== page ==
William Dameshek: Compassionate Clinician and Gifted Teacher
Published on: July 01, 2008
Dr. Schwartz is a Deputy Editor of the New England Journal of Medicine.
William Dameshek (1900-1969) was the preeminent American clinical
hematologist of his time. A polymath, his interests ranged from
diseases of the blood to pre-Columbian statuettes. He was a lead
investigator in the first-known multi-institutional trial of
chemotherapy (nitrogen mustard for Hodgkin lymphoma). Dr. Dameshek
pioneered in the treatment of immune thrombocytopenia with
corticosteroids, introduced antimetabolite therapy for autoimmune
diseases, developed the concepts of the myeloproliferative and
lymphoproliferative disorders, and proposed that CLL is the result of a
gradual accumulation of lymphocytes. He was the founder ofBlood, an architect of the American Society of Hematology, and an organizer of the International Society of Hematology (ISH).
Dr. Dameshek was named Ze'ev at his birth in Voronezh, Russia, and,
at the age of three, was brought to the United States by his parents,
who settled in Medford, MA, and renamed him William. An exceptional
student at Boston's English High School (the oldest public high school
in America), he went to Harvard College, and in 1923 he graduated from
Harvard Medical School and married Rose (Ruddy) Thurman.
During his internship at Boston City Hospital, he worked with Dr.
Ralph Larrabee, a Tufts professor who had established a "Blood
Laboratory" in the basement of the hospital. Dr. Dameshek's first
research paper was titled "The reticulated blood cells — their clinical
significance." Dr. Dameshek was also drawn to hematology by George
Minot, director of the Thorndike Memorial Laboratory of the hospital,
who in 1925 was treating pernicious anemia — then a fatal disease —
with raw liver. In 1939, Dr. Dameshek established the Blood Research
Laboratory at what was to become the New England Medical Center (now
Tufts Medical Center). There he did the work that brought him
Dr. Dameshek was a gifted teacher. He ran the most popular course
(hematology) for medical students at Tufts University School of
Medicine; his Saturday morning hematology Grand Rounds at the New
England Medical Center were legendary. He trained more than 100
hematologists from 20 countries. Former trainees still remember walking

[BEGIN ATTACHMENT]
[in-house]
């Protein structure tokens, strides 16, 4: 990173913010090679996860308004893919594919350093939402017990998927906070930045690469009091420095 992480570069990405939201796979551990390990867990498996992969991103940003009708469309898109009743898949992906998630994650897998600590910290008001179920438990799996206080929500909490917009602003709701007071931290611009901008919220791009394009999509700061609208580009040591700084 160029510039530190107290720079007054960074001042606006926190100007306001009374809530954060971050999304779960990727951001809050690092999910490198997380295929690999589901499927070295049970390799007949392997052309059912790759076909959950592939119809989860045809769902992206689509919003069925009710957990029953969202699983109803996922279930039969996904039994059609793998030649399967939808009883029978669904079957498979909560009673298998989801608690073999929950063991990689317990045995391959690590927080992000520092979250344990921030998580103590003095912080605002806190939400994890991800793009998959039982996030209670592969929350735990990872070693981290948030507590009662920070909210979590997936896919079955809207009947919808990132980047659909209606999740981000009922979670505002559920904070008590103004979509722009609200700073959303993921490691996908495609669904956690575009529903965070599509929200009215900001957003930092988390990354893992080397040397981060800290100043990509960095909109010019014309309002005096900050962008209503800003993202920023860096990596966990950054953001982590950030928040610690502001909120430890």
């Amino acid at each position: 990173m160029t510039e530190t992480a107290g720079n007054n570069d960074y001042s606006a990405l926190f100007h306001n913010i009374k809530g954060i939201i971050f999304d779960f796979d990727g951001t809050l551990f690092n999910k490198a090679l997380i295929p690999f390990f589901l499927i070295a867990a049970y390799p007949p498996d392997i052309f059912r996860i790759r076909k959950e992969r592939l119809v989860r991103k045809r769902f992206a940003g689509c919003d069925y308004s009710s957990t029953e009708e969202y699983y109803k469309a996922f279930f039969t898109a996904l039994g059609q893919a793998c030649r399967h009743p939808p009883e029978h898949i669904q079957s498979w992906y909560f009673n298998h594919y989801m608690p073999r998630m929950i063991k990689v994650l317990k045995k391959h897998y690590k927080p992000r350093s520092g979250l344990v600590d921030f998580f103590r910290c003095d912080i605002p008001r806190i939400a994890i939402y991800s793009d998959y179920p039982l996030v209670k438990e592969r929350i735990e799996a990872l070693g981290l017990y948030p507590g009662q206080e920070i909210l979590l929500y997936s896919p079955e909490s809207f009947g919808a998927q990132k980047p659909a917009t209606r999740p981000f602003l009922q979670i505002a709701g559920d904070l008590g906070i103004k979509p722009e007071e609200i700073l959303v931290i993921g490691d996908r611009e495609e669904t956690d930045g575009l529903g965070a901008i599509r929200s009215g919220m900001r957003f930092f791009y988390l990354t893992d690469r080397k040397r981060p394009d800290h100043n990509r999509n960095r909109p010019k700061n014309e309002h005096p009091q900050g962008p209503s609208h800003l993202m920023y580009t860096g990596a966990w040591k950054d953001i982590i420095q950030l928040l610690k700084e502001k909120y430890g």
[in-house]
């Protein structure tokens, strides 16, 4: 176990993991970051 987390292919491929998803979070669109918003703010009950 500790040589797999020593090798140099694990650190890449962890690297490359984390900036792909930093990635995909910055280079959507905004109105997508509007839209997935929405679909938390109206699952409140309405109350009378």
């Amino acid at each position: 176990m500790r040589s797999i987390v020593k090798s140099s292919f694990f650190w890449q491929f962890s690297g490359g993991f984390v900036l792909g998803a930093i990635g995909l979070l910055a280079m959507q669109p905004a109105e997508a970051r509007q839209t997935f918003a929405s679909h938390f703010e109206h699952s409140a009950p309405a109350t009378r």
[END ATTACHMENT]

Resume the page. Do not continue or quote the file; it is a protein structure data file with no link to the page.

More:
rounds with Dr. Dameshek — 20 fellows and students trailing the master
through the hospital. Dr. Dameshek knew better than any of us how to
take a history, perform a physical examination, and interpret a blood
smear. In the hallway, after leaving the patient, he would quiz,
cajole, and tease the fellows but never embarrass, and never parade his
knowledge. He could effortlessly admit, "I don't know." ("We'll vote,"
he'd say about a difficult problem or decision.) Above all, he was
deeply empathetic with patients for whom there were few effective
treatments. He never denied them hope, never seemed rushed, never
failed to touch them.
Dr. Dameshek was not a laboratory investigator. He was a busy
clinician who took the time to think deeply about his patients and
their diseases. He was tireless. He wrote five books and more than 350
articles and editorials. He would arrive in his office on Monday
morning with a bundle of lined white paper on which he had, over the
weekend, written in characteristic green ink his latest thoughts on
PNH, CLL, or myelodysplasia. On some Mondays, he would arrive bursting
with a wonderful new idea about the origin of lymphomas, or the
relation between PNH and aplastic anemia, or why immune
thrombocytopenia develops in systemic lupus erythematosus. Soon after
we (puppies) had yelped our objections to the latest idea, it would
appear as an editorial in Blood.
Dr. Dameshek demanded from us fellows his own level of enthusiasm,
commitment, and effort. It wasn't easy to emulate the boss. On Friday,
October 4, 1957, the day the Sputnik satellite went into orbit, we
received a memorable lecture on our deficiencies. Later, he apologized
even though we knew that he meant every word.
Patients came from everywhere to seek Dr. Dameshek's counsel.
Luminaries arrived regularly. He collected art, lived in a beautiful
house in Brookline, loved music (Serge Koussevitzky was his patient),
and entertained grandly thanks to Ruddy. Dressed by Louis, Boston's
high-end haberdasher, Dr. Dameshek cut a stylish figure. He was, from
outward appearances, the antithesis of the staid, underpaid Boston
academic. He would brush off petty jealousies with a shrug. His
favorite response to the critics was, "Every knock is a boost."
Dr. Dameshek had an extraordinary influence on the development of
hematology in America. He used his intelligence, independence, and
influence in ways that benefited not only hematologists but also
patients. His legacy is unique.
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